Harmonized sales tax was one of the big political stories of 2010, causing angry murmurs in Ontario and leading to the political suicide of B.C.’s premier and opposition leader. One happy place, however, was spared the storm: Alberta doesn’t have a provincial sales tax (yet). When it comes to taxation, the number zero harmonizes with everything.
Late in the year, however, Alberta Finance Minister Ted Morton went public with concerns he had tried, and largely failed, to bring to the attention of his Ottawa analogue, Jim Flaherty. The HST applies to financial services, and while a few mutual funds are creating distinct HST-free products for non-harmonized markets, most are taking advantage of a rule that allows them to charge one “blended” rate to everybody regardless of domicile. In essence, Albertans who have climbed into investment pools with Ontarians are now covering part of those Ontarians’ provincial tax bill.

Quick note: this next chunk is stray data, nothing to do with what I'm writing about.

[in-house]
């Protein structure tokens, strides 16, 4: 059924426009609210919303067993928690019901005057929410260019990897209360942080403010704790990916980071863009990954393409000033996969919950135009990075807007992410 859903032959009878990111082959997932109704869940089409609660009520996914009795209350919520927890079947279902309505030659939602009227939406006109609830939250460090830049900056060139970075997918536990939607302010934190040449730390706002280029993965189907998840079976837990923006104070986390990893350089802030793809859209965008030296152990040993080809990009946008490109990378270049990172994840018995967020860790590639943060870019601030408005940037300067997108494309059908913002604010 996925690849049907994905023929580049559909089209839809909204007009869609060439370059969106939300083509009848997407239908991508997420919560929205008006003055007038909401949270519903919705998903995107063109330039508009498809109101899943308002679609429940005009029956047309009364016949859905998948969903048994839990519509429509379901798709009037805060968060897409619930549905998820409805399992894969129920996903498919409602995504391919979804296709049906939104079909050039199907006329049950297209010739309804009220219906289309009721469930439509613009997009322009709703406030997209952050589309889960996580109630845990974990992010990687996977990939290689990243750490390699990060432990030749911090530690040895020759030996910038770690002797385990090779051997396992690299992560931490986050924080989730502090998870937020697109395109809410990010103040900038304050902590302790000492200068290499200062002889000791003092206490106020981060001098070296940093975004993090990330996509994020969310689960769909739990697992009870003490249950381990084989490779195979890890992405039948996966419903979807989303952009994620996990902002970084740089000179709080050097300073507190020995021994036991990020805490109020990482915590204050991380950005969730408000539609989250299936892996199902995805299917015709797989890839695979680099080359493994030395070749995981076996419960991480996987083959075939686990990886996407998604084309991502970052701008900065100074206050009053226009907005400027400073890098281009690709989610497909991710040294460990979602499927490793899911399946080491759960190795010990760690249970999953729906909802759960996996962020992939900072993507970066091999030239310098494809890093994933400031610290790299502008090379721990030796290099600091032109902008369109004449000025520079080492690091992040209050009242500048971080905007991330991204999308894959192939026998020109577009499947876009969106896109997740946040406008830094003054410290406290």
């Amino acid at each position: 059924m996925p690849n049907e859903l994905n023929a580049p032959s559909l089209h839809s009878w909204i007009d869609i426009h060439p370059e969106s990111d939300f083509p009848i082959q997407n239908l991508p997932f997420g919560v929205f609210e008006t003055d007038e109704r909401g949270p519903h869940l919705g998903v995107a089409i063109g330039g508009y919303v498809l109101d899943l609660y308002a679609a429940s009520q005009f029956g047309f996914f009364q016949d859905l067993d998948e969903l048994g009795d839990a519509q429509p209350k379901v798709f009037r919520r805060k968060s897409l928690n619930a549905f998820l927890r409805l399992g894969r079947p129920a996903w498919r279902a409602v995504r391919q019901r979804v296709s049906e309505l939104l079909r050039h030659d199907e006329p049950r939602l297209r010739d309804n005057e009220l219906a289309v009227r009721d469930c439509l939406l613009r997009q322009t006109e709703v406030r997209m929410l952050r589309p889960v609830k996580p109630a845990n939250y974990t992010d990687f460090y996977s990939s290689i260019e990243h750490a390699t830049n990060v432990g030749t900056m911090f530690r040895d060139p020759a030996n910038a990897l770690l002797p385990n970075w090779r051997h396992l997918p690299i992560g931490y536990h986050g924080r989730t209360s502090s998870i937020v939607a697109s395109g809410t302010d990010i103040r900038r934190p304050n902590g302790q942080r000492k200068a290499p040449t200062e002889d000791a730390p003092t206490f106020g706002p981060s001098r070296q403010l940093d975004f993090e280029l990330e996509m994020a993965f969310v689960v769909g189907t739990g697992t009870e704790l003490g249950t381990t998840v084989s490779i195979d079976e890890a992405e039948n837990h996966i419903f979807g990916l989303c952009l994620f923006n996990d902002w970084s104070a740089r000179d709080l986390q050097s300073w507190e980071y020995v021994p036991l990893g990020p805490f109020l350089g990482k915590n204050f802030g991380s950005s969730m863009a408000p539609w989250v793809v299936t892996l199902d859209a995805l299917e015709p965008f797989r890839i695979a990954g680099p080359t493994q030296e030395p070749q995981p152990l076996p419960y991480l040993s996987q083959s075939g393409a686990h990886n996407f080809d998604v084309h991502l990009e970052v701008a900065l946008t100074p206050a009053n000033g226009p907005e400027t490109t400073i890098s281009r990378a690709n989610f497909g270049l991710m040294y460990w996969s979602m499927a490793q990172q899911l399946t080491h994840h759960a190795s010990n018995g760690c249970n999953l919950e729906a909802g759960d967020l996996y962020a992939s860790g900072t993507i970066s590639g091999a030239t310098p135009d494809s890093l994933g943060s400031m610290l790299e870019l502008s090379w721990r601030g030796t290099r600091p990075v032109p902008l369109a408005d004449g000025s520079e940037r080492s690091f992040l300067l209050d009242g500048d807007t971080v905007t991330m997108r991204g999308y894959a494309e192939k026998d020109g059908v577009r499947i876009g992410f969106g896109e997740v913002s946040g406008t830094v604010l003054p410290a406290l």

Morton wonders why financial services should be subject to HST at all. The whole point of the HST is to tax consumption efficiently and transparently, sparing savings and investment. Taxing the provision of investment advice and letting provincial rates be “blended” does seem to contradict this goal on all counts.